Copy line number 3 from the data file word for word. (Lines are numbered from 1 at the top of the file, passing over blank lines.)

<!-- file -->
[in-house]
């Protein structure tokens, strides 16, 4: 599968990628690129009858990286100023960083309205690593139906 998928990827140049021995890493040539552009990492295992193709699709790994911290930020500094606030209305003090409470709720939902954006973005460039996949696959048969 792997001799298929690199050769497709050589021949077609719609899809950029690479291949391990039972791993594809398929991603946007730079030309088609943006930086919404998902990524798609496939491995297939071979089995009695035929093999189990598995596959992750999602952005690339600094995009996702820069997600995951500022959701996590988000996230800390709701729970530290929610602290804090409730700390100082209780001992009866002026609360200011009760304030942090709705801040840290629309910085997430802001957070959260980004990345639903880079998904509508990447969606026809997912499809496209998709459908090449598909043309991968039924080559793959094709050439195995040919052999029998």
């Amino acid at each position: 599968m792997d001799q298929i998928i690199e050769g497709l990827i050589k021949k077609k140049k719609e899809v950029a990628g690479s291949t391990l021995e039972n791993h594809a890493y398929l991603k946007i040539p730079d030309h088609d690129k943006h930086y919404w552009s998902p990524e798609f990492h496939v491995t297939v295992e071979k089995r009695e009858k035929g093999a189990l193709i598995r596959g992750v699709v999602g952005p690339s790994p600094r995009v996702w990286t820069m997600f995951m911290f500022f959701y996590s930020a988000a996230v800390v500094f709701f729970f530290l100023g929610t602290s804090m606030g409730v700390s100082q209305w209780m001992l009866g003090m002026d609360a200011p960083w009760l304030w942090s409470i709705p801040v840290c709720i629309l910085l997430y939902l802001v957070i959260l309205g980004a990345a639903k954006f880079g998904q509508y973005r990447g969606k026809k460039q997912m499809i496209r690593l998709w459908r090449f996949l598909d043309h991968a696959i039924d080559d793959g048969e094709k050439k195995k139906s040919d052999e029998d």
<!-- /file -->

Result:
């Amino acid at each position: 599968m792997d001799q298929i998928i690199e050769g497709l990827i050589k021949k077609k140049k719609e899809v950029a990628g690479s291949t391990l021995e039972n791993h594809a890493y398929l991603k946007i040539p730079d030309h088609d690129k943006h930086y919404w552009s998902p990524e798609f990492h496939v491995t297939v295992e071979k089995r009695e009858k035929g093999a189990l193709i598995r596959g992750v699709v999602g952005p690339s790994p600094r995009v996702w990286t820069m997600f995951m911290f500022f959701y996590s930020a988000a996230v800390v500094f709701f729970f530290l100023g929610t602290s804090m606030g409730v700390s100082q209305w209780m001992l009866g003090m002026d609360a200011p960083w009760l304030w942090s409470i709705p801040v840290c709720i629309l910085l997430y939902l802001v957070i959260l309205g980004a990345a639903k954006f880079g998904q509508y973005r990447g969606k026809k460039q997912m499809i496209r690593l998709w459908r090449f996949l598909d043309h991968a696959i039924d080559d793959g048969e094709k050439k195995k139906s040919d052999e029998d």